§ Colonel ROPNER
asked the Home Secretary if he can make any statement as to the result of the action taken by his Department, in conjunction with the Mining Association, to develop the system of mutual insurance in the coal-mining industry in order to ensure the continuance of workmen's compensation payments even in those cases where colliery companies may close down or go bankrupt?
§ Sir J. GILMOUR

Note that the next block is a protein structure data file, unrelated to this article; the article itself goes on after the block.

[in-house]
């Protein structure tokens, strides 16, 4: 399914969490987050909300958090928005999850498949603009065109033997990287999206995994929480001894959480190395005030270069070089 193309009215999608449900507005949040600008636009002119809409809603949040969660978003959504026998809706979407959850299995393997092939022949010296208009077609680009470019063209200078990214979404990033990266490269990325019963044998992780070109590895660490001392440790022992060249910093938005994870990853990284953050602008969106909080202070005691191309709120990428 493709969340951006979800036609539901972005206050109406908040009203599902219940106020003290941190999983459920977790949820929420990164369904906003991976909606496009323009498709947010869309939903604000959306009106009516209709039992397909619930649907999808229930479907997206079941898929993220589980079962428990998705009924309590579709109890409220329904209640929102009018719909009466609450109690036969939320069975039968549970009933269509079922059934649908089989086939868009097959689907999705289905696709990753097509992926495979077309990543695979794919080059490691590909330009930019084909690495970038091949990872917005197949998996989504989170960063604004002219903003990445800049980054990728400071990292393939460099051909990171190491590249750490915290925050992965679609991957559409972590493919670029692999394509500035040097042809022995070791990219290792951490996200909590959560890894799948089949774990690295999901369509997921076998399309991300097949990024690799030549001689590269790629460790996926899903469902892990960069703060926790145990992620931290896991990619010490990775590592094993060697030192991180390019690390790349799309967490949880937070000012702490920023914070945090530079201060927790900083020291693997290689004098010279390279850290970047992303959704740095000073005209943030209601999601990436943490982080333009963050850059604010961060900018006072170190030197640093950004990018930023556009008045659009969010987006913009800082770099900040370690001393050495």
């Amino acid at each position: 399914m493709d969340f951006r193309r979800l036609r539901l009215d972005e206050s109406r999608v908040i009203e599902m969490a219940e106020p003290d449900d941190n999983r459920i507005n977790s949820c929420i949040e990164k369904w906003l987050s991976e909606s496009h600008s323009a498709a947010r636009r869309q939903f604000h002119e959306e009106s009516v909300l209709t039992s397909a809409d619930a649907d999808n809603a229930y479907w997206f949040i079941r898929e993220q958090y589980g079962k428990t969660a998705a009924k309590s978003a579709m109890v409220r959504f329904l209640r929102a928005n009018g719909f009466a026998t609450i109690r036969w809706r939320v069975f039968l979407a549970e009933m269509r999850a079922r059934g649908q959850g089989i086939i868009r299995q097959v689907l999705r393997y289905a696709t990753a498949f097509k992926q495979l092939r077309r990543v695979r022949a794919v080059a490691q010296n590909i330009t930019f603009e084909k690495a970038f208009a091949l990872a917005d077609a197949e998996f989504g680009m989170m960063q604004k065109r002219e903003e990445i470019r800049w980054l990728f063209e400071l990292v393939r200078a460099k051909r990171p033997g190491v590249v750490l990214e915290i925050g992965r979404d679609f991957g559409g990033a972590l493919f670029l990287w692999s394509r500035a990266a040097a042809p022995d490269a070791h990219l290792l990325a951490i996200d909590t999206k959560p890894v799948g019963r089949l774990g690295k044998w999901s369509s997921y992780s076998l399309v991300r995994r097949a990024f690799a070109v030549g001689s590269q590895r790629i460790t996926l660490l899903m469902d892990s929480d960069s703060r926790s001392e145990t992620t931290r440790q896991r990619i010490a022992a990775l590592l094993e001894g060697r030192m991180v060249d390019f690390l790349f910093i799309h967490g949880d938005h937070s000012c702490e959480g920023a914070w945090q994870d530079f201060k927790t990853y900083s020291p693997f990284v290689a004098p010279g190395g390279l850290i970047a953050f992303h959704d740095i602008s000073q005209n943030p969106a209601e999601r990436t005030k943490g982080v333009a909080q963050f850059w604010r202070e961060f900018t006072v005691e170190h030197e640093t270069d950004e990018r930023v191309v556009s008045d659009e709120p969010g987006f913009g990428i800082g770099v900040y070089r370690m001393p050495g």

As the hon. and gallant Member will be aware, the object has been to secure that every colliery is insured either through a mutual indemnity association or an insurance company in respect not only of fatal accidents, but also of cases of permanent or prolonged disablement, or as an alternative sets aside adequate reserves to meet its liabilities under a trust deed. It appears from information obtained through the Mining Association that out of about 960 colliery undertakings, employing some 790,000 men, 707 undertakings with 589,000 men have adopted one or other of these alternatives. As regards the remainder, it is right to say that in many cases it is expected that similar arrangements will have been actually adopted by an early date. For example, it is estimated that some 49,000 more men will be covered after the revision of the articles of association of three mutual associations, which is reported to be in hand, is completed; and there are some large undertakings in which the arrangements for the trust deed, though not actually com-1320W pleted, are in process of settlement. There are also a number of undertakings, employing some 60,000 men, reported to be in negotiation with mutual indemnity associations. I expect to receive next week from the Mining Association a full and up-to-date statement of the position.